Eggs of the tomato fruit borer can often be found on the top canpy of the plant. They are yellow-white to brown, about 0.5 mm in diameter and are laid in clusters around floral structures and young leaves. Larvae can feed on any plant tissue but are most likely to attack flowers and fruits. Young larvae scrape the tomato foliage, causing little damage. Older ones bores into flowers or the young fruit, making it unfit for marketing and causing serious damage. Frass is visible around the feeding holes. The growth of secondary pathogens on the wounds and frass lead to the rotting of the affected tissues. One caterpillar is capable of destroying 2-8 fruits, making of H. armigera one of the most destructive pests of tomato.
Damage is caused by the tomato fruit borer, Helicoverpa armigera. Adults are usually light brown, about 35 mm long, with brown forewings mottled with darker patterns. Hindwings are whitish gray, with black "veins" and a large black patch on the edges. Females lay eggs singly on the upper and lower leaf surfaces, mainly on the top canopy. The aspect of the larvae varies from dark-green to reddish black depending on maturation stage. Their body is speckled with little black spots and they have a dark head. At later maturity stages, lines and bands develop along their back and flanks. Its life cycle is influenced by weather conditions and diet. Population normally peaks during fruit development, which results in high yield loss.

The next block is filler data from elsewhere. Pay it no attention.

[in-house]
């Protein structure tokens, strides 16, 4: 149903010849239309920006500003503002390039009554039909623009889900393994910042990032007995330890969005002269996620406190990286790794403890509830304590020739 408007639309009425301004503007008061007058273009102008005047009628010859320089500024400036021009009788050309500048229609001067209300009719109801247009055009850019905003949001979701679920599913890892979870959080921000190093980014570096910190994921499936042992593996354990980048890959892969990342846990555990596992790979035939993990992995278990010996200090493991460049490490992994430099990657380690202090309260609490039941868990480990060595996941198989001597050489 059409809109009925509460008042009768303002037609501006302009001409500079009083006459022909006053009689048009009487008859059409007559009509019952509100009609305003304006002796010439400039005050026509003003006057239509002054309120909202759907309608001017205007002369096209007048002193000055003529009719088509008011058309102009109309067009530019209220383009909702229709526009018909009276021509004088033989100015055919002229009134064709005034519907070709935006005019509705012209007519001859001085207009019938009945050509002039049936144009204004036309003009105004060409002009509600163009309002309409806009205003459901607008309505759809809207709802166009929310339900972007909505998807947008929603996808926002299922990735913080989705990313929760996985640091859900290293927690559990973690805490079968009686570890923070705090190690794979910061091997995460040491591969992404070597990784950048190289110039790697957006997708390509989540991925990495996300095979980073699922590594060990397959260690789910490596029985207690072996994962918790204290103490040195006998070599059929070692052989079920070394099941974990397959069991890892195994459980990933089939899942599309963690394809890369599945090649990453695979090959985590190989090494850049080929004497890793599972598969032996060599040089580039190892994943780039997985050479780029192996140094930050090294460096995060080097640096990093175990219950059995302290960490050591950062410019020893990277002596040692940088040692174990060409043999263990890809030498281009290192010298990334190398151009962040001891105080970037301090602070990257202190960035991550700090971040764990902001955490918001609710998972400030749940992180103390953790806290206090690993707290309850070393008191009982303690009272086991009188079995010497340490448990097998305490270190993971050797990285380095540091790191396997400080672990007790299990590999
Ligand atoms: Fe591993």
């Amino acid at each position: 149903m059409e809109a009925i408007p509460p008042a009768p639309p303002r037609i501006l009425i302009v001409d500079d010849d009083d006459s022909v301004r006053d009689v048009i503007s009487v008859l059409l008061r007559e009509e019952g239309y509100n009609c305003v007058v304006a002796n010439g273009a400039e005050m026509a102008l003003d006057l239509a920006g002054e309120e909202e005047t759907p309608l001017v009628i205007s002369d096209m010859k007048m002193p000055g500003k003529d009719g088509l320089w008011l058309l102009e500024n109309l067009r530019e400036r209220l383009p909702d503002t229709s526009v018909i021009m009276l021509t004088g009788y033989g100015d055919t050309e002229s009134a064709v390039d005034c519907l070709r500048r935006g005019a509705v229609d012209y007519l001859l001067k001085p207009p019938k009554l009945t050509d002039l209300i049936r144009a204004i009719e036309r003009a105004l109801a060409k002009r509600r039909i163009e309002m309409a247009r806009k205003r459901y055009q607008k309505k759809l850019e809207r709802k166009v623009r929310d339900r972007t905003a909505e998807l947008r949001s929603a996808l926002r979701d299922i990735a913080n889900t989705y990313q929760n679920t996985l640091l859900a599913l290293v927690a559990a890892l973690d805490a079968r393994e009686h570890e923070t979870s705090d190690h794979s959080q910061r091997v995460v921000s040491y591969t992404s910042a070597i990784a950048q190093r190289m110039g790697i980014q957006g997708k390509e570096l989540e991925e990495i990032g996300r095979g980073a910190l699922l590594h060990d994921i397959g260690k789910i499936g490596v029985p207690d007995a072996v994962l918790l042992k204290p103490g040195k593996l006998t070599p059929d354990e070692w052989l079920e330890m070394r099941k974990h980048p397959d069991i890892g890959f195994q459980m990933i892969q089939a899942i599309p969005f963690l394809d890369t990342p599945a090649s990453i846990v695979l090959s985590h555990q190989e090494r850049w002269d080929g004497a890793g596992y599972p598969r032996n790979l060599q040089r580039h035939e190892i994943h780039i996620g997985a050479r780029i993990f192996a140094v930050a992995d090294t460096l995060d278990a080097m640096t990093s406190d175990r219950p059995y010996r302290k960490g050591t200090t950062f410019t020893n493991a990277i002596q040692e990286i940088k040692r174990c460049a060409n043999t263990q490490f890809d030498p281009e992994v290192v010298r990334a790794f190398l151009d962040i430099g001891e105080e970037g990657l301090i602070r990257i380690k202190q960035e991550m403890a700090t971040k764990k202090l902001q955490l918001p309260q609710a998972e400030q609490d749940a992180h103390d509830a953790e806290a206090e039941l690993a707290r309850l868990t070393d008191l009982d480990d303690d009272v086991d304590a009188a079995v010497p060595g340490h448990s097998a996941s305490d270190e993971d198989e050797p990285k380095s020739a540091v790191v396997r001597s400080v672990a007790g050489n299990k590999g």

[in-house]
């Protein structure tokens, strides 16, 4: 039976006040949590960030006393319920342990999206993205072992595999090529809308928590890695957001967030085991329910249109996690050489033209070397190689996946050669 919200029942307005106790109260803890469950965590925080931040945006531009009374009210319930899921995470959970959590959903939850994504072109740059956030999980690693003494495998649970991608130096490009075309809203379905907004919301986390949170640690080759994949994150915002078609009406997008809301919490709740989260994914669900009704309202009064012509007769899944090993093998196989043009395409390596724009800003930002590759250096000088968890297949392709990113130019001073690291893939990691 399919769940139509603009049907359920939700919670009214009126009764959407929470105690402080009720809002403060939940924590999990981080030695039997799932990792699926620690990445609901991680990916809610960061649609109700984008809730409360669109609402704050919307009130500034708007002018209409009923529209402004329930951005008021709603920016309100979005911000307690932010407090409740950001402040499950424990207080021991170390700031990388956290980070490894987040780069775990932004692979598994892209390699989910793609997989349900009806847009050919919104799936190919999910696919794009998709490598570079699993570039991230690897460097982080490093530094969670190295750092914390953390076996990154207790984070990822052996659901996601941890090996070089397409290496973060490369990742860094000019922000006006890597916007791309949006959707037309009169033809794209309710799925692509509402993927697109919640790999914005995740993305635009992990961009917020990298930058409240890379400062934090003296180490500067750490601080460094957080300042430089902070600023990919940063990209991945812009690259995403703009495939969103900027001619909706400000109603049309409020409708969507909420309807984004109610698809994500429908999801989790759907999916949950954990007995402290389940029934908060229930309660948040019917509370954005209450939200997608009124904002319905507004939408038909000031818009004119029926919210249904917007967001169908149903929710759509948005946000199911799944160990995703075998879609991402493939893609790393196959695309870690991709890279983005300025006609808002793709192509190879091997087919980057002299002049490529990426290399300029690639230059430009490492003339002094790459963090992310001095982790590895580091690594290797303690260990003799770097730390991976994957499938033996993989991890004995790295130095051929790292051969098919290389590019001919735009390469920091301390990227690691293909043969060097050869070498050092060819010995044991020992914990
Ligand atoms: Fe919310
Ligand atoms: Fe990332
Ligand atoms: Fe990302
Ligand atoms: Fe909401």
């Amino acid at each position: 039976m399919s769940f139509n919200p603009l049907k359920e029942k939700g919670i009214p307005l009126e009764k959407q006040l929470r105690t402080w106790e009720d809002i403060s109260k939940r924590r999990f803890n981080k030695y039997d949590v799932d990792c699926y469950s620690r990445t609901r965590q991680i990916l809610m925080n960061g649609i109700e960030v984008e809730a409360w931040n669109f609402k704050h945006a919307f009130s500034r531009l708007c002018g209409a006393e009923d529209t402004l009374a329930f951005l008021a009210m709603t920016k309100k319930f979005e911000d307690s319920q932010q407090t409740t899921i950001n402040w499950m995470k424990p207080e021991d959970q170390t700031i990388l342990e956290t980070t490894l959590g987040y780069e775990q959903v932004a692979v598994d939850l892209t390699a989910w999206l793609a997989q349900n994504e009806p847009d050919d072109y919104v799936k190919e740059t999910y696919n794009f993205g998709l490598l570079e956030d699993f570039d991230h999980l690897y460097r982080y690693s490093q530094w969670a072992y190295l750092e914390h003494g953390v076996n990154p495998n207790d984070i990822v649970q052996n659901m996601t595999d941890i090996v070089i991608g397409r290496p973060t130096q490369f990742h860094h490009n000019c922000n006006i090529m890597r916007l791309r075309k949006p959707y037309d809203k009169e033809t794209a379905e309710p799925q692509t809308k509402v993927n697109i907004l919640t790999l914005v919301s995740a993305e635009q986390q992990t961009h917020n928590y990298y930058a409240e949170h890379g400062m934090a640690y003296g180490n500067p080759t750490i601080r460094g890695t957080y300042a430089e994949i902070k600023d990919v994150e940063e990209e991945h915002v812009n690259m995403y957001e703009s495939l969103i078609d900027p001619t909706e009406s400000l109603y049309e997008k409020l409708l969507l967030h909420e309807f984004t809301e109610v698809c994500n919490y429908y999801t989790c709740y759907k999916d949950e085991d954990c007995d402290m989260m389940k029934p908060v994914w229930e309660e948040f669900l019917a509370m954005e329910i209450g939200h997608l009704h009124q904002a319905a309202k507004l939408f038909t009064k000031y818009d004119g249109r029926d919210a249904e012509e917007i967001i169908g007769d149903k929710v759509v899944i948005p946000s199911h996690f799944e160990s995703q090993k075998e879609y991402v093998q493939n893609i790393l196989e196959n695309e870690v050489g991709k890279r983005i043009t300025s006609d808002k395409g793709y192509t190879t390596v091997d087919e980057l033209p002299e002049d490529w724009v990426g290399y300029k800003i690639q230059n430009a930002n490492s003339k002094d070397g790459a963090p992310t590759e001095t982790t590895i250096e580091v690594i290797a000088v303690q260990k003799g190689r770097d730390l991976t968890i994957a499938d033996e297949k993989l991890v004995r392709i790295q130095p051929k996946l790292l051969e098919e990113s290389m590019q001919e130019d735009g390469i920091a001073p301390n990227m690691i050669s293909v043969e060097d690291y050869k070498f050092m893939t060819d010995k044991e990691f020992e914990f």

Trichogramma wasps parasitize the eggs. Microplitis, Heteropelma and Netelia wasps parasitize the larvae. Predatory bugs and ants, spiders, robber flies and some predatory flies also attack the larvae. You can also apply bio-insecticides based on spinosad, nucleopolyhedrovirus (NPV), Neem seed kernel extract or Bacillus thuringiensis (Bt) to control the larvae. Use of African marigold (Tagitus erecta) as a trap crop is also useful against this pest. Finally, the placement of bird perches will favor the presence of birds that feed on the fruit borer.
Always consider an integrated approach with preventive measures together with biological treatments if available. Selective insecticide treatment is the best option to rid the field from the pest without affecting beneficial insects. Use the insecticides chlorantraniliprole, flubendiamide, cypermethrin or alpha- and zeta-cypermethrin to reduce populations. The first spray should be at the flowering stage and followed by sprays at either 10 or 15 days interval.
Use resistant or tolerant varieties if available.,Plant early to avoid population peaks of the pest.,Use light or pheromone traps to monitor or mass-catch the moths.,Check plants for eggs and damage to flowers and fruits.,Hand-pick larvae and leaves with eggs.,Remove infected plants from fields.,Plow deeply after harvesting to expose the pupae for natural predators and solar rays.